Skip to main content

Make a Donation to Defeat DIPG

Dedicate this Donation

Honoree Details

Notification Details

255 Characters left

Notification Details

255 Characters left

Select Payment Method
Personal Info

Credit Card Info
This is a secure SSL encrypted payment.

Donation Total: $60.00 One Time

Owen Petrzelka

Written by Owen’s Mom, Amanda

On Easter Sunday 2020, Owen hopped on his scooter and raced to his grandparents’ house for an egg hunt. Two days later, he couldn’t stand on his scooter without falling to the ground. Three days after that, Owen’s parents, Adam and Amanda, received the DIPG diagnosis, and their lives flipped upside down.

The diagnosis had followed two weeks of increased “clumsiness,” such as walking into walls and slipping on the stairs, which Adam and Amanda attributed to a growth spurt or the need for glasses. Closer to Easter, Adam and Amanda noticed a bit of a dazed look falling over Owen; he started to complain of light bothering him and said he felt like a “bobblehead.”

Prior to this, Owen was a very active 5-year-old in constant ninja training – building complex and thoughtful forts, jumping from table to couch, climbing over and under anything or anyone possible. He is also a big brother who loves his sister, who’s 18 months younger, and his 1-year-old brother. And while his big brother role hasn’t changed, the relationship and dynamic surely have. He can’t play like he could. He can’t run or walk with them. He can’t build with them. His sister’s role has shifted more to a caregiver from a playmate, such as helping him eat and ensuring he doesn’t fall – things a 4-year-old shouldn’t need to do.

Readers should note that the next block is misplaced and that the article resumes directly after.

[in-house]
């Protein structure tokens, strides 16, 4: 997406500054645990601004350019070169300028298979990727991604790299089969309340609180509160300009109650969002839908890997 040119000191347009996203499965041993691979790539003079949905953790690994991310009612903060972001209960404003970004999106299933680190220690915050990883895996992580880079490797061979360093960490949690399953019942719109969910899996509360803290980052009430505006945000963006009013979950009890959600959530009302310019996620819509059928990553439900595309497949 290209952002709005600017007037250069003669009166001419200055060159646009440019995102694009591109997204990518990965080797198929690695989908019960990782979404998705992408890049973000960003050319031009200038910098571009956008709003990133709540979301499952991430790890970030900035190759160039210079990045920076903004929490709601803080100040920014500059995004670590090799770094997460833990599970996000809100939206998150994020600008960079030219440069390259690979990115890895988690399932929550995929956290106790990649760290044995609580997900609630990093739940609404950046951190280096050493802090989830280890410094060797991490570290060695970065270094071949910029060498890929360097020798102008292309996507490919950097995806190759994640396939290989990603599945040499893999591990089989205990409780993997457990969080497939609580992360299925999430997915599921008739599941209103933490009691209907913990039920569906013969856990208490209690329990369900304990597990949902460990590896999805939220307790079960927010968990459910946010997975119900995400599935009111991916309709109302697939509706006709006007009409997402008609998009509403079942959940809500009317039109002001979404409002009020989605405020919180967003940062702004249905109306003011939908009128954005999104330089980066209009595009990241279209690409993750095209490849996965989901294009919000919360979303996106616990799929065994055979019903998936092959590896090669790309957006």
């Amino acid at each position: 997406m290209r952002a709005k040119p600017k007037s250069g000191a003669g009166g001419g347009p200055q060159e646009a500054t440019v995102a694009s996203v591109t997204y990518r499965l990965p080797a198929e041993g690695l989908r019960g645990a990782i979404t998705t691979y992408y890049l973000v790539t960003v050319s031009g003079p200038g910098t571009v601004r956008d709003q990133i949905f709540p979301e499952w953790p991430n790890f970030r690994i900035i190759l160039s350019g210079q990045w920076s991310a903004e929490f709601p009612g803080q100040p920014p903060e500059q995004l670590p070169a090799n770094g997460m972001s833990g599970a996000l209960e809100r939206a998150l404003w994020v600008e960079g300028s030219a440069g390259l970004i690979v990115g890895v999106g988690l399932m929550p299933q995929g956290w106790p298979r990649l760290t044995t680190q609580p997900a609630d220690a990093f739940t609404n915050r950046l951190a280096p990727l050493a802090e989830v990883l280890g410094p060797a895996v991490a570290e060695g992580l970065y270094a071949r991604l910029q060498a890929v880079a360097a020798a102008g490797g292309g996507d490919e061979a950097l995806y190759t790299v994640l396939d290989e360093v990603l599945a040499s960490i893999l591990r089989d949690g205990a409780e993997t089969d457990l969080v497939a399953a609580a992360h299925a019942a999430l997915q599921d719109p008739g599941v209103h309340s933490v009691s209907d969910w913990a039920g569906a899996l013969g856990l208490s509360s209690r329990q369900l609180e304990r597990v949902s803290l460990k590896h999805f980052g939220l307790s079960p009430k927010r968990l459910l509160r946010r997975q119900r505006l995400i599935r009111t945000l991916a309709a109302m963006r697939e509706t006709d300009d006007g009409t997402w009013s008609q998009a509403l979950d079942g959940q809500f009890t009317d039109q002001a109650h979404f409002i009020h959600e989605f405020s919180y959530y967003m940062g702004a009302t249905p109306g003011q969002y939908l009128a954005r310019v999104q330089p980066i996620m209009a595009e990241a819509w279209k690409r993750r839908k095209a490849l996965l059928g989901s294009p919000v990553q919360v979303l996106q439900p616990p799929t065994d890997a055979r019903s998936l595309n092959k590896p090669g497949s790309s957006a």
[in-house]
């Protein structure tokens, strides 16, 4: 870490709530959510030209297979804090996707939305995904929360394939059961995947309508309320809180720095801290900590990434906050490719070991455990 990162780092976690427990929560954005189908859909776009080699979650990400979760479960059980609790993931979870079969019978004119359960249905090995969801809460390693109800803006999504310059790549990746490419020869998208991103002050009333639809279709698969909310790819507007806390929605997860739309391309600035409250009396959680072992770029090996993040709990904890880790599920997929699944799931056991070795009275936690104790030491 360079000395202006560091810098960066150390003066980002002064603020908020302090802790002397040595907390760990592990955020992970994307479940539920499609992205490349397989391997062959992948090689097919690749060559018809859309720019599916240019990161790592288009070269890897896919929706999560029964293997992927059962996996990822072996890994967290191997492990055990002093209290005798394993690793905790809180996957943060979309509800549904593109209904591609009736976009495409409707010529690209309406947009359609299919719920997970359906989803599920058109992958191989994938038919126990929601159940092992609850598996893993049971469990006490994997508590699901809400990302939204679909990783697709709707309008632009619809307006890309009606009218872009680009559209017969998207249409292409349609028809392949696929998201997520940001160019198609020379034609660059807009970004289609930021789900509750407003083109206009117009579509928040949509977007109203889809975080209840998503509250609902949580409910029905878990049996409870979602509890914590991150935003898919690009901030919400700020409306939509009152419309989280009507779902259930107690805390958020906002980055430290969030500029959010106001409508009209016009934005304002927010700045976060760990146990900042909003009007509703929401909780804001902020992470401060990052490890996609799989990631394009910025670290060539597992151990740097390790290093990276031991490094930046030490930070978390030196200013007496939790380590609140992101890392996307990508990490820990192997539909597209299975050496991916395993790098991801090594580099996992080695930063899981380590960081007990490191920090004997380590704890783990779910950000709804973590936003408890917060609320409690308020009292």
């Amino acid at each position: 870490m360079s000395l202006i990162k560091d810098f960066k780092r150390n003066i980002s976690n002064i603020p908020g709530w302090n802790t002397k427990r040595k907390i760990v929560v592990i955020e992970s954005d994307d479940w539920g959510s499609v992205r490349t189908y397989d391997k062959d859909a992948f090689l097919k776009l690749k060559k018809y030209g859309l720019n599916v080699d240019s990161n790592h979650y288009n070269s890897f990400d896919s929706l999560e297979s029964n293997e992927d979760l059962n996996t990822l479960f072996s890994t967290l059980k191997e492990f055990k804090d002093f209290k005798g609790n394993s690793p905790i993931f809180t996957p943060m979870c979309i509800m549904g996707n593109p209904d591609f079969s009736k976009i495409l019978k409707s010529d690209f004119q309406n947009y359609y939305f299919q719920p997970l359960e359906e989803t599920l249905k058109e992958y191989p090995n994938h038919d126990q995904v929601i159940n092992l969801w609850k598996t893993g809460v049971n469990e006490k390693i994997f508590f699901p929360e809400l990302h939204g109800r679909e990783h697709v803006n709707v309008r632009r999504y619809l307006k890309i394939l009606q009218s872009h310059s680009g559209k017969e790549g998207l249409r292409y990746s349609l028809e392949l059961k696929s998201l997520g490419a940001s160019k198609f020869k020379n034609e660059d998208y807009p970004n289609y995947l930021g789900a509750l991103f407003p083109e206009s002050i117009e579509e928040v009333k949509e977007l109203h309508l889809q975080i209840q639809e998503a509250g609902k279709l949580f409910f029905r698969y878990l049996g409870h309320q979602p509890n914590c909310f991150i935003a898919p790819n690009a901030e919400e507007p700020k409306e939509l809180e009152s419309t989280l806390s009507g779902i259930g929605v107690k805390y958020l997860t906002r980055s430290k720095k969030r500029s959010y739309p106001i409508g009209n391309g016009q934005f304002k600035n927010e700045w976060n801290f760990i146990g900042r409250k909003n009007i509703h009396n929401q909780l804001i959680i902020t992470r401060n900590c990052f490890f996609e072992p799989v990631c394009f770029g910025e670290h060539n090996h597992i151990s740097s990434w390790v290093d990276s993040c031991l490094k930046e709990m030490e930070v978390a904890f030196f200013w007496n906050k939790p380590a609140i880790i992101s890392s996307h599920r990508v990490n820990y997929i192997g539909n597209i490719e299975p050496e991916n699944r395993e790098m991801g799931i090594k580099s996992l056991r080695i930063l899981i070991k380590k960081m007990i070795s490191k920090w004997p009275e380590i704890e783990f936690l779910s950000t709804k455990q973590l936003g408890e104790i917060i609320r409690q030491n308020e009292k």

Owen quickly started his treatment at Ann & Robert H. Lurie Children’s Hospital of Chicago, tackling 30 rounds of radiation like a champ. Being highly motivated by not wanting to skip breakfast, Owen laid still for each round without sedation. In navigating what comes next, Adam and Amanda consulted with many DIPG experts, including St. Jude Children’s Research Hospital and Dr. Carl Koschmann at Michigan Medicine. In the end, Adam and Amanda decided to forego a clinical trial, focusing instead on treating Owen’s symptoms and spending the summer creating memories for him, his siblings, and those closest to him.

Always one to light up a room, since his diagnosis Owen has continued to spread joy with a contagious giggle and sharing wise wisdom. “Making someone happy is our job,” Owen has declared. And that has been the mission of Adam and Amanda as well as everyone else in his life.

The prognosis DIPG brings is a nightmare. An absolute nightmare. But each day, Owen giggles with every inch of his body – his head thrown back, his toes curling, his face bright red… a reminder to Adam and Amanda that they’ve done their job because, in that moment, he is happy.

It is with aching hearts that we share that our sweet, giggly Owen lost his battle to DIPG on October 6, 2020. In the last week, Owen experienced some rapid declines, but he laughed until the end and he’ll be giggling with his angel’s wings now.

Last weekend, Team Owen participated in a virtual 5K run benefiting The ChadTough Foundation, whose mission is to raise awareness and funds for DIPG and other pediatric brain tumors. In hindsight, it was a wonderful send off. While people participated across the globe, here at home, our house served as the water station. Old friends, classmates, family, members of his care team, and even supporters he didn’t know all rallied around the love and support they’ve been putting out for O and our entire family.

We want to thank everyone for the overwhelming support. It has helped us through this difficult time more than we can possibly convey. Owen was so awesome, and we will honor his spirit, laughter and kindness each and every day. O shared some wonderful life messages in these last six months, and our favorite is that it’s our job to make people happy. We hope that’s one that has stuck with you, as well.